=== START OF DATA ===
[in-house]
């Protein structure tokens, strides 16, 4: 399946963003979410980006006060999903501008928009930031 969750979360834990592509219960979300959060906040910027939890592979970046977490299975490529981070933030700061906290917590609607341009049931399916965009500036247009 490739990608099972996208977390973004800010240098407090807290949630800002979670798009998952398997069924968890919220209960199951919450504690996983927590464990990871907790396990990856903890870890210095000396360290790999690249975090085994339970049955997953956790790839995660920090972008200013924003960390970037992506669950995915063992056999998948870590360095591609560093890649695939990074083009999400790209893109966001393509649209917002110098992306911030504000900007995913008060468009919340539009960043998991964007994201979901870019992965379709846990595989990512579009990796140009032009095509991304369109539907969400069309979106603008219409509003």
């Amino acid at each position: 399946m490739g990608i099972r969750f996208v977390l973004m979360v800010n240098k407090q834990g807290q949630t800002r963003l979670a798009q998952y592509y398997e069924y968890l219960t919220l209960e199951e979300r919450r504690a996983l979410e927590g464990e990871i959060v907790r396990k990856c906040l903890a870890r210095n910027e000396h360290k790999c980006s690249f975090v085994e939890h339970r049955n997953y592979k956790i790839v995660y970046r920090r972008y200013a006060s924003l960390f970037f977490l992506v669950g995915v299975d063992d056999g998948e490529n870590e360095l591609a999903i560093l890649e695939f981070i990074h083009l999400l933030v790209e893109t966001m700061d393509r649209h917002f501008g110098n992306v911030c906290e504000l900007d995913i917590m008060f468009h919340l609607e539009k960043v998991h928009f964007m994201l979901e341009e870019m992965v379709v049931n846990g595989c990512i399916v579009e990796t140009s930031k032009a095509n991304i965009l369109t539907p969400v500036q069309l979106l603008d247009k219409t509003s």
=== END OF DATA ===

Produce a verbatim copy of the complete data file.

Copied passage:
[in-house]
């Protein structure tokens, strides 16, 4: 399946963003979410980006006060999903501008928009930031 969750979360834990592509219960979300959060906040910027939890592979970046977490299975490529981070933030700061906290917590609607341009049931399916965009500036247009 490739990608099972996208977390973004800010240098407090807290949630800002979670798009998952398997069924968890919220209960199951919450504690996983927590464990990871907790396990990856903890870890210095000396360290790999690249975090085994339970049955997953956790790839995660920090972008200013924003960390970037992506669950995915063992056999998948870590360095591609560093890649695939990074083009999400790209893109966001393509649209917002110098992306911030504000900007995913008060468009919340539009960043998991964007994201979901870019992965379709846990595989990512579009990796140009032009095509991304369109539907969400069309979106603008219409509003």
């Amino acid at each position: 399946m490739g990608i099972r969750f996208v977390l973004m979360v800010n240098k407090q834990g807290q949630t800002r963003l979670a798009q998952y592509y398997e069924y968890l219960t919220l209960e199951e979300r919450r504690a996983l979410e927590g464990e990871i959060v907790r396990k990856c906040l903890a870890r210095n910027e000396h360290k790999c980006s690249f975090v085994e939890h339970r049955n997953y592979k956790i790839v995660y970046r920090r972008y200013a006060s924003l960390f970037f977490l992506v669950g995915v299975d063992d056999g998948e490529n870590e360095l591609a999903i560093l890649e695939f981070i990074h083009l999400l933030v790209e893109t966001m700061d393509r649209h917002f501008g110098n992306v911030c906290e504000l900007d995913i917590m008060f468009h919340l609607e539009k960043v998991h928009f964007m994201l979901e341009e870019m992965v379709v049931n846990g595989c990512i399916v579009e990796t140009s930031k032009a095509n991304i965009l369109t539907p969400v500036q069309l979106l603008d247009k219409t509003s």